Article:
Author: "Standing Alone: An American Woman's Struggle for the Soul of Islam." Former WSJ reporter. Former journalism professor, Georgetown U
2
Freddy bin Yusuf L1
12.0
3
Dr. Craig Considine L1
8.0
Rice University, Lecturer in the Department of Sociology,
4
Nushin Arbabzadah L1
8.0
Writer. Raised in Afghanistan.
5
Julia Bard L1
8.0
Julia Bard is a freelance journalist, a member of the Jewish Socialists' Group and on the editorial committee of Jewish Socialist magazine.
POLITICS
Is representative democracy the best political system?
L1
Along with the rule of law and the liberalisation of trade, representative democracy is seen as the standard political system for most countries around the world. It is a half way mark between central rule and real democracy. But is it truly the best system in terms of guaranteeing the well-being of all of its citizens? Is it efficient enough? Are there better alternatives?    
 May 12th 2016
13 - 90% / 10%  
LEAD CONTRIBUTORS
1
Manuel L L1
6.0
2
Josh White L1
6.0
Africa Editor at The World Weekly
3
Tom Hussain L1
5.0
4
Salman Shaheen L1
5.0
Editor-in-Chief of The World Weekly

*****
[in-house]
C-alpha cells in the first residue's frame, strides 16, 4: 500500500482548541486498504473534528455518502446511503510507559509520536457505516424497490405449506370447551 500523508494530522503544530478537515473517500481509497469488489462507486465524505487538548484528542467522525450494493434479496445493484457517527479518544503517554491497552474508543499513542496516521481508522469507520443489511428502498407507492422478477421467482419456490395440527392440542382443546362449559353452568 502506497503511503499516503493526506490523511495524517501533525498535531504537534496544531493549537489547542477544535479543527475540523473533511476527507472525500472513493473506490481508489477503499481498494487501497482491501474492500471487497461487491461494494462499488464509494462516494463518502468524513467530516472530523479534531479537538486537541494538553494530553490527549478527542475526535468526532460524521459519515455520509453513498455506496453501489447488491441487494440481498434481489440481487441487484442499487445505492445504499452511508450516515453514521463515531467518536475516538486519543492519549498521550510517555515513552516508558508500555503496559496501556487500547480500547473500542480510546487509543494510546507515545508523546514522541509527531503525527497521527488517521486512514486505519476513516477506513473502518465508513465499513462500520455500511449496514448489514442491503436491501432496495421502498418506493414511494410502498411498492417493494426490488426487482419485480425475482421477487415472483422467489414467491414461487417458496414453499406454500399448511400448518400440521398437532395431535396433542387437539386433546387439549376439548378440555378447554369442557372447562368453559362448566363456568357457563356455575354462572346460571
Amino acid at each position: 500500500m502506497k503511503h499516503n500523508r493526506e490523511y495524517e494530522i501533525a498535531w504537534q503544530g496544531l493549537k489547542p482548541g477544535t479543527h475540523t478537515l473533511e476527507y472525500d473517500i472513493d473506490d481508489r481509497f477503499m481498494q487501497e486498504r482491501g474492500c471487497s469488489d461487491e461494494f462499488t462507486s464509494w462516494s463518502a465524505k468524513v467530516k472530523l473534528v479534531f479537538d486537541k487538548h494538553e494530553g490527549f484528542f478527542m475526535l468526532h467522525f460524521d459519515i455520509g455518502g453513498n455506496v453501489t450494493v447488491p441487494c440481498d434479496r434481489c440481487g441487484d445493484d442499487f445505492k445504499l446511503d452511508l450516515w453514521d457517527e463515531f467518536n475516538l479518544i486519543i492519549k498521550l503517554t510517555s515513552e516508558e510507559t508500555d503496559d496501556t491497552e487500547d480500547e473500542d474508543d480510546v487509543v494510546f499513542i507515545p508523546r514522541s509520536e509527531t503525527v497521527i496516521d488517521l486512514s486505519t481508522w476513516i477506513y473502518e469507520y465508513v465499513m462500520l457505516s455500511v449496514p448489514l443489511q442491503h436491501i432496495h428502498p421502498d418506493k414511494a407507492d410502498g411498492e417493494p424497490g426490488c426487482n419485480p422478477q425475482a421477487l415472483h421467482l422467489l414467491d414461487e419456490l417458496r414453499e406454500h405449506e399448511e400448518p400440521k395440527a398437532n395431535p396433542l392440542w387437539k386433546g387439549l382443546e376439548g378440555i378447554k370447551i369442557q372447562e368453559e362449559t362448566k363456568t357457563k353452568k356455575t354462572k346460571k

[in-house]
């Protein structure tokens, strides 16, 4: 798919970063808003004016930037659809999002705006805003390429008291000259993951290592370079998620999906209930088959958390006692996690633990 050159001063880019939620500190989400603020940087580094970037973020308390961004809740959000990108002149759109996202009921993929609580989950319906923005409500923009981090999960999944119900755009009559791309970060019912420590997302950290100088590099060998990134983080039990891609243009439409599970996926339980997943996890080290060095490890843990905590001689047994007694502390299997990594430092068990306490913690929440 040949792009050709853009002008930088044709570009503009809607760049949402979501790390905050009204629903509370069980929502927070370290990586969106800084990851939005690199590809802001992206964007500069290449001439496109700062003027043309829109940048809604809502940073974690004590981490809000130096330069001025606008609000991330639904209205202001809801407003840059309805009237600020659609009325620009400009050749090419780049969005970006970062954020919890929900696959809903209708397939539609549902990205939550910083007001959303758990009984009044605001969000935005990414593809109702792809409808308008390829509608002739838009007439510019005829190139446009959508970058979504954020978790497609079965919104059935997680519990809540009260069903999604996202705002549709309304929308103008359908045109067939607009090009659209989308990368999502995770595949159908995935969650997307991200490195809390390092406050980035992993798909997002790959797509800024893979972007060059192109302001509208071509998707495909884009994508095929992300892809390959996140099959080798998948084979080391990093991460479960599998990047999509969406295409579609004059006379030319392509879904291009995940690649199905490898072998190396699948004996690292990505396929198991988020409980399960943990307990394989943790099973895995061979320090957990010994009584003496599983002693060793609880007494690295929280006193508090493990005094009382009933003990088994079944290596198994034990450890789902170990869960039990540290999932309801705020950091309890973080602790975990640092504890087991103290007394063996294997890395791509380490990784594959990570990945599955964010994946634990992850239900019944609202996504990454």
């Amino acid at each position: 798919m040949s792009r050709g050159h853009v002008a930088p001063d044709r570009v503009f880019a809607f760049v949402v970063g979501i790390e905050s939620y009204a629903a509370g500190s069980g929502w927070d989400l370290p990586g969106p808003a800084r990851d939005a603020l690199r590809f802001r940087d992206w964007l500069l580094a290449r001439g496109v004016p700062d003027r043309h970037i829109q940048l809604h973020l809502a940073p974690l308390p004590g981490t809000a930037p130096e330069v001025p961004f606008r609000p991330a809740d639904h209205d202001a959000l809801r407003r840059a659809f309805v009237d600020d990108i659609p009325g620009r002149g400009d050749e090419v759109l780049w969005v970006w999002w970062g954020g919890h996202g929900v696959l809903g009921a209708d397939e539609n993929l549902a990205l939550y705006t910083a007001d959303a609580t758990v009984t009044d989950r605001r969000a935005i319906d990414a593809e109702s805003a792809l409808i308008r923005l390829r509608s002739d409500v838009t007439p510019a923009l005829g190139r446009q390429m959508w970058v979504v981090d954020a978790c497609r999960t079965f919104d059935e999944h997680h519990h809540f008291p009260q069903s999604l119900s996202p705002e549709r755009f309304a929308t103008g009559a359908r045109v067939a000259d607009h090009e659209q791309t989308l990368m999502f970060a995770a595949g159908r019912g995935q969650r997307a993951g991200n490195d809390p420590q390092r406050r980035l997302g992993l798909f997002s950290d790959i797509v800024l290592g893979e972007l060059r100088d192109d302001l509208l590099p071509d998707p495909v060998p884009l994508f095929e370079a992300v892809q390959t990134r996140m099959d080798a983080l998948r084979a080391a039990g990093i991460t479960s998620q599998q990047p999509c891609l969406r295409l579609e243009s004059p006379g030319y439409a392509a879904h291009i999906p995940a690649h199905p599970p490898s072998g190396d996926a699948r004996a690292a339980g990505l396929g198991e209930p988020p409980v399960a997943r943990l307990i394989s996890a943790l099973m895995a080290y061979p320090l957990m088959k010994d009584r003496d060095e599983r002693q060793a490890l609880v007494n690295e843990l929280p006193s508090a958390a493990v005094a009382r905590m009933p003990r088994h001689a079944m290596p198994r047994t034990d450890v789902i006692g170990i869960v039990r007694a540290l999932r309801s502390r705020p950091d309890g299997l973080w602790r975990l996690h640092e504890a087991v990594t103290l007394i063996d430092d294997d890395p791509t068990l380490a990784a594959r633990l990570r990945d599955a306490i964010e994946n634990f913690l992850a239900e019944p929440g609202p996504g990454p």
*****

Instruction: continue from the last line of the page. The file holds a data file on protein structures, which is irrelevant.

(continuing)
5
Warblegoose Honk L1
4.0
Touch me in the morning Then just walk away We don't have tomorrow But we had yesterday
POLITICS
October 17th 2016
Should the former colonial powers pay reparations to nations they once subjugated?
The colonial era saw Europe’s share of the world’s GDP jump from 20% to 60%, leading many to point out that Europe didn’t develop
more
12 - 40% / 60%  
HEALTH AND MEDICINE
October 10th 2016
Should drugs be legalised?
The infamous war on drugs has for decades stirred controversies and violence. And 2016 is no different. Last month, Philippine President Rodrigo
more
2 - 0% / 0%  
LAW & CRIME
September 19th 2016
Should prostitution be legal?
13 - 82% / 18%  
POLITICS
September 12th 2016
Has the world reached peak democracy?
9 - 89% / 11%  
MIGRATION
September 5th 2016
How should Europe best assist Syria’s refugees?
6 - 100% / 0%  
RELIGION
August 30th 2016
Should the burqa be banned?
27 - 86% / 14%  
POLITICS
May 12th 2016
Is representative democracy the best political system?
13 - 90% / 10%  
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Lead contributors of the week
1
Asra Nomani L1
17.8
Author: "Standing Alone: An American Woman's Struggle for the Soul of Islam." Former WSJ reporter. Former journalism professor, Georgetown U
2
Freddy bin Yusuf L1
12.0
3
Ulrike Lunacek L1
12.0
Vice President and Green Member of the European Parliament from Austria.
4
Salman Shaheen L1
10.8
Editor-in-Chief of The World Weekly
5
Laurie Shrage L1
10.0
Laurie Shrage is Professor of Philosophy at Florida International University
6
Jimmy K L1
9.0
7
Olivia Blanchard L1
8.0
8
Julia Bard L1
8.0
Julia Bard is a freelance journalist, a member of the Jewish Socialists' Group and on the editorial committee of Jewish Socialist magazine.
9
Dr. Craig Considine L1
8.0
Rice University, Lecturer in the Department of Sociology,
10
Nushin Arbabzadah L1
8.0
Writer. Raised in Afghanistan.